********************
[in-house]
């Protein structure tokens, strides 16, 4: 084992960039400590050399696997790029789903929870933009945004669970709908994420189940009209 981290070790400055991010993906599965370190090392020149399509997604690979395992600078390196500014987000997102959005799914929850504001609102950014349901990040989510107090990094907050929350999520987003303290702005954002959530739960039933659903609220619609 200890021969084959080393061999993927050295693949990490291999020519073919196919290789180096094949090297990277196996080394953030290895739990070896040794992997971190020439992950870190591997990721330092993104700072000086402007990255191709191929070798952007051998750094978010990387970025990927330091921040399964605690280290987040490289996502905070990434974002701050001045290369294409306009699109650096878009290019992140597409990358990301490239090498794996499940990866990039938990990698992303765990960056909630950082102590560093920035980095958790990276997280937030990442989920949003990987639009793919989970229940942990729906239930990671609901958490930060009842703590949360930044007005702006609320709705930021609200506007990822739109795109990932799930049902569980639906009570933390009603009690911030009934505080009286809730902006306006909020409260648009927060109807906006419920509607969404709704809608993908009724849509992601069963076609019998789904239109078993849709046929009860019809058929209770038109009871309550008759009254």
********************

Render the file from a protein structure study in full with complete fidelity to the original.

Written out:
[in-house]
């Protein structure tokens, strides 16, 4: 084992960039400590050399696997790029789903929870933009945004669970709908994420189940009209 981290070790400055991010993906599965370190090392020149399509997604690979395992600078390196500014987000997102959005799914929850504001609102950014349901990040989510107090990094907050929350999520987003303290702005954002959530739960039933659903609220619609 200890021969084959080393061999993927050295693949990490291999020519073919196919290789180096094949090297990277196996080394953030290895739990070896040794992997971190020439992950870190591997990721330092993104700072000086402007990255191709191929070798952007051998750094978010990387970025990927330091921040399964605690280290987040490289996502905070990434974002701050001045290369294409306009699109650096878009290019992140597409990358990301490239090498794996499940990866990039938990990698992303765990960056909630950082102590560093920035980095958790990276997280937030990442989920949003990987639009793919989970229940942990729906239930990671609901958490930060009842703590949360930044007005702006609320709705930021609200506007990822739109795109990932799930049902569980639906009570933390009603009690911030009934505080009286809730902006306006909020409260648009927060109807906006419920509607969404709704809608993908009724849509992601069963076609019998789904239109078993849709046929009860019809058929209770038109009871309550008759009254």